The rescue teams’ lengthy 16-day drilling effort inside the collapsed Silkyara tunnel in Uttarkashi has finally come to a close, and the workers who are trapped within should be freed very soon, according to those involved in the situation on Tuesday. Today, rescue personnel managed to breach the 60-meter area of debris, so bringing 41 workers’ agony to a close.
Uttarakhand Chief Minister Pushkar Singh Dhami tweeted his appreciation for the rescue teams’ unwavering work, saying, “The work of laying pipes in the tunnel to take out the workers has been completed as a result of the immense grace of Baba Baukh Nag Ji, the prayers of crores of countrymen, and the tireless work of all the rescue teams engaged in the rescue operation.” All of the labor brothers will be released soon. will be removed.”
The last phase of the rescue mission
This morning, the last lap of the rescue effort began as the specialists in rat-hole mining dug through the debris as the other rescue personnel resumed their vertical drilling from above the tunnel to speed up the procedure.
According to reports, the rescuers are now optimistic that they will be able to extract the workers shortly today via the one-meter-wide shaft that emerges from the top of the tunnel underneath.
Additionally, on Monday night, the broken auger drilling machine’s remnants were reportedly also removed piece by piece, and a steel pipe was added to the half finished escape route.
Things in order outside the tunnel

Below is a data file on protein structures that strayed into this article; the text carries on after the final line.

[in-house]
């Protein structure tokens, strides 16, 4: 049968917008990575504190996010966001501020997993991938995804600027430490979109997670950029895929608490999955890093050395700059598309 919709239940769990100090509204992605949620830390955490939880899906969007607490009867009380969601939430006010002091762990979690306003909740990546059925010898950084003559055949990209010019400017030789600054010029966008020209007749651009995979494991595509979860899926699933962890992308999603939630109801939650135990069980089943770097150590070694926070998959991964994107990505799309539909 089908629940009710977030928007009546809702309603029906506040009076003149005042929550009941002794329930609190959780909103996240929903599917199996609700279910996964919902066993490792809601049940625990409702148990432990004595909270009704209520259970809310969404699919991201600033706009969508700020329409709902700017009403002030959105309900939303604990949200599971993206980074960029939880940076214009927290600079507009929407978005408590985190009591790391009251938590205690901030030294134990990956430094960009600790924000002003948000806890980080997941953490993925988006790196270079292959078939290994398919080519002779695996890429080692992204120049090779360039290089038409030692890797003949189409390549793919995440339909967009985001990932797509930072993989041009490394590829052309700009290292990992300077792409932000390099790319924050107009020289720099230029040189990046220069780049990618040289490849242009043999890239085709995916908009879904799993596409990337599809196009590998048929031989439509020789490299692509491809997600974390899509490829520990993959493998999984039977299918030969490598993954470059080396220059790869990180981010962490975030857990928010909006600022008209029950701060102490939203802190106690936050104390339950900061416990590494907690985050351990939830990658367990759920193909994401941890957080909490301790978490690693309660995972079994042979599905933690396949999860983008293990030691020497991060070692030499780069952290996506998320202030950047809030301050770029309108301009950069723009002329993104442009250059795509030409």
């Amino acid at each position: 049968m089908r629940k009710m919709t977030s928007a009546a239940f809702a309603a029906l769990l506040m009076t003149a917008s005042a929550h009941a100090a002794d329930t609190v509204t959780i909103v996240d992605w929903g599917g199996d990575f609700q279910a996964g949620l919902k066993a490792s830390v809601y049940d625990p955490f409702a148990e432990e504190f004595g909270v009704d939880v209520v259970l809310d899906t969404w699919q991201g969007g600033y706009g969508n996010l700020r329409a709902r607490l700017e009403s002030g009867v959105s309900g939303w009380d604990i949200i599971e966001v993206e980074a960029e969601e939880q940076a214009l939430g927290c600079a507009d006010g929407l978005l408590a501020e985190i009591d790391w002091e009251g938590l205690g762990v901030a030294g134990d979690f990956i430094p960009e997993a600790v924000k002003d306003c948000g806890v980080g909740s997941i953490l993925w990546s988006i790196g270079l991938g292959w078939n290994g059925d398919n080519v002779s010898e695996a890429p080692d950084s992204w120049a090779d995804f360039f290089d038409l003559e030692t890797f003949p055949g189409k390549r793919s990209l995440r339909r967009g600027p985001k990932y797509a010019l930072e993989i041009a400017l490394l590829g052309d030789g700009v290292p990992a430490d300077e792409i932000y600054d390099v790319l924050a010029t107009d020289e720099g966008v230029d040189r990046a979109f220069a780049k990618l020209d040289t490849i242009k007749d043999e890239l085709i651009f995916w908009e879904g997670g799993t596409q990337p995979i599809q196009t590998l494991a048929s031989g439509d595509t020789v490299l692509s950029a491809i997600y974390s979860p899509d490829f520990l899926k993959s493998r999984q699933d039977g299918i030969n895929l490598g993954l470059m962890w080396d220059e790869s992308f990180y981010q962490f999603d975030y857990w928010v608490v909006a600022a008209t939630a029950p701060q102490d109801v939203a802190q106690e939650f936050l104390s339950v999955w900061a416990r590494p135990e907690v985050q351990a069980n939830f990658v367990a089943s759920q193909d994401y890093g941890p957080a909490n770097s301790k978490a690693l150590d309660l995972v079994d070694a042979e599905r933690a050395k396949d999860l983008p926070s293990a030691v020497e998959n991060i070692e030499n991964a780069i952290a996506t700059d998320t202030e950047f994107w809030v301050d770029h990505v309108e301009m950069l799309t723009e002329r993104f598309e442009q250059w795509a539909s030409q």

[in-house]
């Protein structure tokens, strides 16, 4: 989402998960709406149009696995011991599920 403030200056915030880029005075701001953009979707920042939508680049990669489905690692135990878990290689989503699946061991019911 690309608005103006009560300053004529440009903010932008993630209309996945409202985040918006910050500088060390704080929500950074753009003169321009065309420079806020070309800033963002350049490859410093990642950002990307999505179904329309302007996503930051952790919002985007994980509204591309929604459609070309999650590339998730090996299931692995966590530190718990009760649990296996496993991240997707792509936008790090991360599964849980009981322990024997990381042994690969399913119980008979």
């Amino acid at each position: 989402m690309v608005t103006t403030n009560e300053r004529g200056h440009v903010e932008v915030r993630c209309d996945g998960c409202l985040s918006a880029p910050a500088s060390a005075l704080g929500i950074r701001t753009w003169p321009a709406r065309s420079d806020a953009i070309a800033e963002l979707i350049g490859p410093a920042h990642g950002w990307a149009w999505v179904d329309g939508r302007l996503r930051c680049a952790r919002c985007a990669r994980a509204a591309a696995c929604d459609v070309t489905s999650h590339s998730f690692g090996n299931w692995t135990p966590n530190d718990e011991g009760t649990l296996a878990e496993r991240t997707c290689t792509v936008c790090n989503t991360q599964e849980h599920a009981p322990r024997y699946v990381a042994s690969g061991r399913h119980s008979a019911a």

Plans were made to send the rescued workers straight to a hospital for emergency treatment since it is anticipated that they would be freed today.
At the community health center in Chinyalisaur, some 30 miles from Silkyara, a dedicated ward with 41 oxygen-supported beds has been prepared for the workers.
The road outside the tunnel was being patched and a new layer of dirt was being poured to allow ambulances to go more smoothly. The surface had become uneven during the previous two weeks owing to the frequent transit of heavy vehicles.
Senior police officials gave security staff outside the tunnel a briefing so they should be ready to respond as soon as workers began to emerge from the escape channel.
Concerning rat-hole mining
A contentious and dangerous mining technique known as “rat-hole mining” involves miners working in small groups to descend slender holes and extract tiny amounts of coal.
Neeraj Khairwal, the nodal official for the Uttarakhand government, made it apparent that the personnel being sent to the site were not rat-hole miners but rather specialists in the field.
Teams of two or three were formed out of them. For short intervals, each team enters the steel chute that is part of the escape route.
Expert in drilling rat holes Rajput Rai previously said that one guy would drill, another would gather the debris with his hands, and a third would load it onto a trolley for removal.
Regarding the current drilling operation
On the Char Dham path in Uttarakhand, a 12-person team of rat-hole mining specialists is manually excavating and drilling a last 10- to 12-meter section of fallen rubble from the under-construction tunnel.
Prior to being trapped in the debris on Friday, a massive auger machine began digging, but this forced authorities to switch to a different approach: drilling from above the tunnel.
Officials determined that the last portion of the horizontal through-the-rubble alternative would be completed manually, with individual workers entering the escape tunnel with drills and using gas cutters to remove impediments like iron girders.